Malnutrition is one of the most terrible enemies of health for human beings, as well as of communities.
It impedes work, makes studying difficult, causes problems during pregnancy, facilitates disease and hampers child growth.
Malnutrition is an invisible menace which every day kills the hopes of children, women and communities in the poorest countries of the world. 45% of infant mortality in the world is due to malnutrition. Under-nourished children must fight every day to grow and to resist disease; they are condemned to a lower physical and mental development, to poorer performance at school and so, in future, to a job less able to support the needs of a family.
Even though the most serious, often irreversible, damage caused by malnutrition is in the first years of life, it can have just as dramatic effects among adults. It can give rise to problems during pregnancy and while breast feeding, it can give rise to diseases and hinder healing, it can reduce the strength needed for working.
Cesvi has always been actively involved in breaking the vicious circle of malnutrition. The first historical intervention, in the nineties, was in Vietnam: here our organisation set up a Child Nutrition Centre where, among other things, food supplements were produced to meet the famine emergency in North Korea to the benefit of more than 2½ million people, mainly children.
Today we work in Somalia, where an unprecedented alimentation emergency is in course, to distribute food supplements to children. We aim to reduce the death rate for children under five with an integrated health and nutritional approach which includes information and awareness campaigns. We are the only NGO to provide these services to mothers and children in the displaced persons camps at Alanley, Arafat, and Hiran in Galkayo. The activity, conducted by operators from the local community, consists in dispensary treatment for pregnant women and for seriously malnourished children, nutritional programs and the giving of micronutrients.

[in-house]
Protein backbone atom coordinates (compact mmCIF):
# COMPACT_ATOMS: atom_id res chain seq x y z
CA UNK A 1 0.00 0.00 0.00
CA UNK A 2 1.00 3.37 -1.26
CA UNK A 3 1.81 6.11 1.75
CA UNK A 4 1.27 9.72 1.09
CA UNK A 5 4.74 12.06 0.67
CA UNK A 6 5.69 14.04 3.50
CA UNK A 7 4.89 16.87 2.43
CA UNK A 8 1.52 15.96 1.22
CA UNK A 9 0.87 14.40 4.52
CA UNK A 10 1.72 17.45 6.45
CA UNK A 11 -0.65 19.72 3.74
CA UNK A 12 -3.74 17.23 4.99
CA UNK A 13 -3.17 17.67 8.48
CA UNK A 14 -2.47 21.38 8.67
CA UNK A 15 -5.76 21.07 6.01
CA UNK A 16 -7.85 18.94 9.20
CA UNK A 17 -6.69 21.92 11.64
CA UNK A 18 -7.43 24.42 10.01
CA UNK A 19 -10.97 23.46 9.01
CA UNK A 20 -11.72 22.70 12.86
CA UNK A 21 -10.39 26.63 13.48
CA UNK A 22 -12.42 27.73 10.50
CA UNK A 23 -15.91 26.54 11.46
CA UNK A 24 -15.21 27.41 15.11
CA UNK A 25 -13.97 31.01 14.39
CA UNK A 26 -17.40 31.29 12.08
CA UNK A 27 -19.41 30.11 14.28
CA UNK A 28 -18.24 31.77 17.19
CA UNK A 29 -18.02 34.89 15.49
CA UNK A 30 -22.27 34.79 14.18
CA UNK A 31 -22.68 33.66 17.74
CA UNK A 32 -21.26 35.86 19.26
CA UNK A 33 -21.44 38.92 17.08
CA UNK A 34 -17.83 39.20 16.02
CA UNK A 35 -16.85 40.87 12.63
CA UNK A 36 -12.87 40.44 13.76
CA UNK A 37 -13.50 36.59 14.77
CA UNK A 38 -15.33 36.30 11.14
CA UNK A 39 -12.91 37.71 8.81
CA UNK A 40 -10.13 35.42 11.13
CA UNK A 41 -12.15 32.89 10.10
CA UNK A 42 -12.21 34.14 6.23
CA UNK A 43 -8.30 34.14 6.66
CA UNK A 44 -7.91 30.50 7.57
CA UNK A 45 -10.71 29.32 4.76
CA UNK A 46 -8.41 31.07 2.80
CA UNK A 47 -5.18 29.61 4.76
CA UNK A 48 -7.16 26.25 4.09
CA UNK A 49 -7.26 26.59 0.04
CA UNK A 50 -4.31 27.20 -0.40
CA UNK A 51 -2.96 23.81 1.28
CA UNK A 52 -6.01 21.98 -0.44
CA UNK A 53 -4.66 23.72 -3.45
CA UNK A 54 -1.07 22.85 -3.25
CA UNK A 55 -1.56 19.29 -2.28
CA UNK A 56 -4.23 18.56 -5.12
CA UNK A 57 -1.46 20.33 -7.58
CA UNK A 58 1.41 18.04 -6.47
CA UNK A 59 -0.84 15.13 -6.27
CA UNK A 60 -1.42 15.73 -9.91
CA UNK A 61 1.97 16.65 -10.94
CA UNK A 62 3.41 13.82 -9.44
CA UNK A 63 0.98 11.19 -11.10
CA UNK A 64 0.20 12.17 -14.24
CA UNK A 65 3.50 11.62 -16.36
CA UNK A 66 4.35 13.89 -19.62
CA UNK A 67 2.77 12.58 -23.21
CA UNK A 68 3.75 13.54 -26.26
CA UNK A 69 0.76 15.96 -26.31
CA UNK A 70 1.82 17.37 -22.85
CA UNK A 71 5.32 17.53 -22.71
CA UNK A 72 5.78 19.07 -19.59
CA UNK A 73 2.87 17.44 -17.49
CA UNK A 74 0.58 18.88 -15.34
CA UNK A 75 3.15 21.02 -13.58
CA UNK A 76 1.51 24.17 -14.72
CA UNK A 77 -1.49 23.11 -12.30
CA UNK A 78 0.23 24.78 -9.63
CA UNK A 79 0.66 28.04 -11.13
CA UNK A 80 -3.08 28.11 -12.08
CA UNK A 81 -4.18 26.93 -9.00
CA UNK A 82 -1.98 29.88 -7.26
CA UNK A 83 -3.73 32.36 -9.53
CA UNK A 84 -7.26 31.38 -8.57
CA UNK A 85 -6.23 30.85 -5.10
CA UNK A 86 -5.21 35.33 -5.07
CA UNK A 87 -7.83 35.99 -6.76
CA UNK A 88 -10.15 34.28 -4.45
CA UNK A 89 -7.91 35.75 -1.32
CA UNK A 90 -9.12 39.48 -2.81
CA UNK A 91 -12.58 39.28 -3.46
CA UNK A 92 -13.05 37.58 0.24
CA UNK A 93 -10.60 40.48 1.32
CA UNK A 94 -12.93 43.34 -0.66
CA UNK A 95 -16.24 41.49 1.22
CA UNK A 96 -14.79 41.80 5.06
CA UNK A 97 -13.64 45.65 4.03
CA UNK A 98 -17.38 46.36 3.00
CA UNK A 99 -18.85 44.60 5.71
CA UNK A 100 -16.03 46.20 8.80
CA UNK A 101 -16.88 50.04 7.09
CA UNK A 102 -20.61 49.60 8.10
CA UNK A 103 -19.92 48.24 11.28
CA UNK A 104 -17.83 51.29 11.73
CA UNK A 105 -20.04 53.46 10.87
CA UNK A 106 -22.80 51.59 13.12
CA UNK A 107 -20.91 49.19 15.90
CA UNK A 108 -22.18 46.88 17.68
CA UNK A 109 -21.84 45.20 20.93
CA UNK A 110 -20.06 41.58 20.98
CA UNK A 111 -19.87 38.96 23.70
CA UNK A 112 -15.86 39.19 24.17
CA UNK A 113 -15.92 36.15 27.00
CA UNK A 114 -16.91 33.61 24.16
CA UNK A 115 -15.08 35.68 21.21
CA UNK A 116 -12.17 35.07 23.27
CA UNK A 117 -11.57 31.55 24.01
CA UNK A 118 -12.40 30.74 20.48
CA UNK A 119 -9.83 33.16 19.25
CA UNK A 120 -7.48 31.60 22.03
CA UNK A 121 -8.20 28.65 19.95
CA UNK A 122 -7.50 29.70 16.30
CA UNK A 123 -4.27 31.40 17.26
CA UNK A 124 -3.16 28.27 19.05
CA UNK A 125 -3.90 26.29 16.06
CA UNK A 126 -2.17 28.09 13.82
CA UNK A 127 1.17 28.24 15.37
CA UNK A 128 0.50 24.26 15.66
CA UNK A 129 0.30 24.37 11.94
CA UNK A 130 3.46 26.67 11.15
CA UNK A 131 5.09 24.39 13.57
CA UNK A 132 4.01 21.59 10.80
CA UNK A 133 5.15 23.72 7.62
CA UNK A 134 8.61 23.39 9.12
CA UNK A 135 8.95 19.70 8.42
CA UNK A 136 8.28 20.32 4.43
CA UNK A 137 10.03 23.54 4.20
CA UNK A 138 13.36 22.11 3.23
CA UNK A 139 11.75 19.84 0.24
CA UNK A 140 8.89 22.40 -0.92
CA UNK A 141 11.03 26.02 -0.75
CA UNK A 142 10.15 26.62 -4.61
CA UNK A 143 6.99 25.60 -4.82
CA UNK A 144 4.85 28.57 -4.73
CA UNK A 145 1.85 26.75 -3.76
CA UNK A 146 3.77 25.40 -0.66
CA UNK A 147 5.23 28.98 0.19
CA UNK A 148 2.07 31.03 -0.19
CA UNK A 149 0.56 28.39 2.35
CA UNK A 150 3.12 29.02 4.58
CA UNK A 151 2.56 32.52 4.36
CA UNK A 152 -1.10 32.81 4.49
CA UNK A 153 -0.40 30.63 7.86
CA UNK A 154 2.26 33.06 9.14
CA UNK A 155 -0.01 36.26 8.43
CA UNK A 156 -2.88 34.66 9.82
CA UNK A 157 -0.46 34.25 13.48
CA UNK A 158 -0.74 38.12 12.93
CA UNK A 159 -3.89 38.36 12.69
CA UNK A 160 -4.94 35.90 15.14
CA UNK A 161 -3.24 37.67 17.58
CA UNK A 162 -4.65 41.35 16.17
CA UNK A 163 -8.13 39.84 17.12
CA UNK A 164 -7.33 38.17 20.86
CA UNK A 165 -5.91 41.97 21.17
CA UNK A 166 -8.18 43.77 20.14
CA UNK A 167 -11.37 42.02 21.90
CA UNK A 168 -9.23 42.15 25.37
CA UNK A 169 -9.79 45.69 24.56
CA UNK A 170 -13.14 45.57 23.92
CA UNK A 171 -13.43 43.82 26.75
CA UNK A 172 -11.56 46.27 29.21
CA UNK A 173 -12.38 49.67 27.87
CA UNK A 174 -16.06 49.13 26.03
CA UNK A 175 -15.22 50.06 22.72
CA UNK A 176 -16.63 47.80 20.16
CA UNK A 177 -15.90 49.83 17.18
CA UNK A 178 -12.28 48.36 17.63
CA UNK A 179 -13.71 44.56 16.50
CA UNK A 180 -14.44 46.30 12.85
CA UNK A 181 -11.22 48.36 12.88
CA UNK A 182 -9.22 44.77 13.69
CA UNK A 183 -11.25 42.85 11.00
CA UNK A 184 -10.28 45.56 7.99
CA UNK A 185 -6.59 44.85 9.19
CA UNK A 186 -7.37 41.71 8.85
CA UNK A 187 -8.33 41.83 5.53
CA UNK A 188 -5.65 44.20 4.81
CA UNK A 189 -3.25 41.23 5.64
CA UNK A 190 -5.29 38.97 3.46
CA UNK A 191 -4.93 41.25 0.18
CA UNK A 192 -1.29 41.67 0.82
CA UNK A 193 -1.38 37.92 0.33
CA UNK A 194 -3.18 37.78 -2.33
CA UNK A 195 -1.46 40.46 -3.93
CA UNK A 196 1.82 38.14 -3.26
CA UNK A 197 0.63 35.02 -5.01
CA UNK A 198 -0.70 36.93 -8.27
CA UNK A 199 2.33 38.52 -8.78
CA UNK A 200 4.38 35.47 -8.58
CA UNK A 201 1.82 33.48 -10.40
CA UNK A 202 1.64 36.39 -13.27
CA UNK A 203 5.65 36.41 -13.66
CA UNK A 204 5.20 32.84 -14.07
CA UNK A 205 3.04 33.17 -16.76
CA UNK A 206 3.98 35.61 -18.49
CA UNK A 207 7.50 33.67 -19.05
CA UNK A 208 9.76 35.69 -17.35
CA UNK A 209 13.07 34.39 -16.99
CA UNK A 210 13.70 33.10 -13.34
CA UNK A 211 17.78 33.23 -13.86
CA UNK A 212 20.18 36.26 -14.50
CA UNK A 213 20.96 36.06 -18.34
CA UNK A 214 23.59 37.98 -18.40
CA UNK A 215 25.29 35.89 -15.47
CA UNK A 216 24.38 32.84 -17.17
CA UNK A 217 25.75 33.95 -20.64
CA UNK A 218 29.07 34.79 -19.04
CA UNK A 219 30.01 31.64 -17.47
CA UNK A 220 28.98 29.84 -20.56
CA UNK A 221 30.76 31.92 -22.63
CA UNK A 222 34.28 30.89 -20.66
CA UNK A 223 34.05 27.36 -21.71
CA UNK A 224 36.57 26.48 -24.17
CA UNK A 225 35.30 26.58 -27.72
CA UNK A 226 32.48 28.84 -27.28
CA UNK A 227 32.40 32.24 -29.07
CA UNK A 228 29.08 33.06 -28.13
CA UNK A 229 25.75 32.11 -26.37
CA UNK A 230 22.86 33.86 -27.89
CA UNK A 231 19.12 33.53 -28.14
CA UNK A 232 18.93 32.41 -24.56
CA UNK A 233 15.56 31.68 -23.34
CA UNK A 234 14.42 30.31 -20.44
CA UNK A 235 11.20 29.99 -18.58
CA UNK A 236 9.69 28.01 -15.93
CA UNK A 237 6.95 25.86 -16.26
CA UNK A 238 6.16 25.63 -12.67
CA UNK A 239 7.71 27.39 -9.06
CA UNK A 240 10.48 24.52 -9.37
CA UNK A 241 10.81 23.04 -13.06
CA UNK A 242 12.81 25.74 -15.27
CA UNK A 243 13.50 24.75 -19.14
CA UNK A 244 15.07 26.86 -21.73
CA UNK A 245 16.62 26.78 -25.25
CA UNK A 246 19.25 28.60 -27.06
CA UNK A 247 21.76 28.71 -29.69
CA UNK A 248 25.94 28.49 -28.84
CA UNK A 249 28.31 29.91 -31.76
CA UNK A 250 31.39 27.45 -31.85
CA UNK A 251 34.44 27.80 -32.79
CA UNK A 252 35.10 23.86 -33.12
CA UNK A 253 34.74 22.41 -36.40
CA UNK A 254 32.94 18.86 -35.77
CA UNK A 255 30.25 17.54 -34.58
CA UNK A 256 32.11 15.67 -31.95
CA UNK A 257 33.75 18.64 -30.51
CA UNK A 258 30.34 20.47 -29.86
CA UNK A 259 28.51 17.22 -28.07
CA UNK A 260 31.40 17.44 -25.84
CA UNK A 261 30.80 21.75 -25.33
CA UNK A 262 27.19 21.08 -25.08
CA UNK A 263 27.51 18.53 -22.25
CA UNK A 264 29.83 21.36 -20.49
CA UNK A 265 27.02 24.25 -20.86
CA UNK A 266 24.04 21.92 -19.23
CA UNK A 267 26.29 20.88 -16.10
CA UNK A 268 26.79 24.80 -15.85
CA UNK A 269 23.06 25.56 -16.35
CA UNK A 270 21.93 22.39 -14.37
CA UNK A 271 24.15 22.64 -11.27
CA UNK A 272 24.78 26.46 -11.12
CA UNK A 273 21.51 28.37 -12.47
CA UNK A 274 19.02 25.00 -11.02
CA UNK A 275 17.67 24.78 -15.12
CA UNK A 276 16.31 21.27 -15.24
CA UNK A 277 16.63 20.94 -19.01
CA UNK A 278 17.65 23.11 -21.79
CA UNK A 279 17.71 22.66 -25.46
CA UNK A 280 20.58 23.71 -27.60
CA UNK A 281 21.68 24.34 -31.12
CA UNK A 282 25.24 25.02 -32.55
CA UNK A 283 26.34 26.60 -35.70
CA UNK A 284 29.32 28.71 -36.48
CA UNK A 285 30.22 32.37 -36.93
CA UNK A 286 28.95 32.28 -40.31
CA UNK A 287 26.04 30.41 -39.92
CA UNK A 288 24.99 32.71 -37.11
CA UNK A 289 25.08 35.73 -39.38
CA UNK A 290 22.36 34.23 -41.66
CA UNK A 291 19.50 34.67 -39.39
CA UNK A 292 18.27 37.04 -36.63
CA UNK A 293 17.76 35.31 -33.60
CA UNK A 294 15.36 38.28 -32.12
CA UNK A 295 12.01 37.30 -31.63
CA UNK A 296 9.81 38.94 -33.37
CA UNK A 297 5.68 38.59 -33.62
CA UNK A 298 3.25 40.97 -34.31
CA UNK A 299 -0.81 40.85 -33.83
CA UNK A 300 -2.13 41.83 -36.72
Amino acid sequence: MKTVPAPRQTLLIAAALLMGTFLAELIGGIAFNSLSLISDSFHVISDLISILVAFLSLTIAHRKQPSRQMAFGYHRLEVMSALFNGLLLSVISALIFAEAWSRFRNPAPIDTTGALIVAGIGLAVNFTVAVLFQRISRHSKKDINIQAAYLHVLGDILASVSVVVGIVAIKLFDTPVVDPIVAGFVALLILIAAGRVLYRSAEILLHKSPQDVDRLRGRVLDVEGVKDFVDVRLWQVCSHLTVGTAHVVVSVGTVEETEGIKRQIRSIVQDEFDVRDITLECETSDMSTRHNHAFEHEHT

Mudug Region, Somalia. Habiba is 38 and lives in a tiny house in the small town of Galkayo. After 22 years of civil war 1½ million people are still displaced. Many live in temporary camps, without access to water, food or basic care.
The prolonged conflict in Somalia has forced women to take up arms. Habiba could not avoid this destiny, and perhaps for this she decided to have neither husband nor children.
But all the little patients of the health centre, opened by Cesvi at Wargalo with the support of the European Commission (EHCO), became her children. A human and professional opportunity that overturned her life.
“I work on the nutrition programmes at the health centre and visiting the rural villages.” — she explains — “I very much love my job as a nurse”. The centre offers the patients the possibility of consultations, vaccinations and receiving medicines. On average she see 30 patients a day, most of them children under five, often seriously malnourished.
What’s more, with the outreach team Habiba reaches the most remote villages, “The main needs of the local communities” – she explains – “are water and basic health services. We provide food, integrated foodstuffs for the youngest, medicines, emergency operations and an ambulance.”
“My wish” — she says — “is that all the children be healthy and may live in peace. I would like them to have a better life, to be able to feed themselves healthily and to study. I am happy with my life because I work for my own people: I am Somali and I want to stay here and go on helping the Somali people”.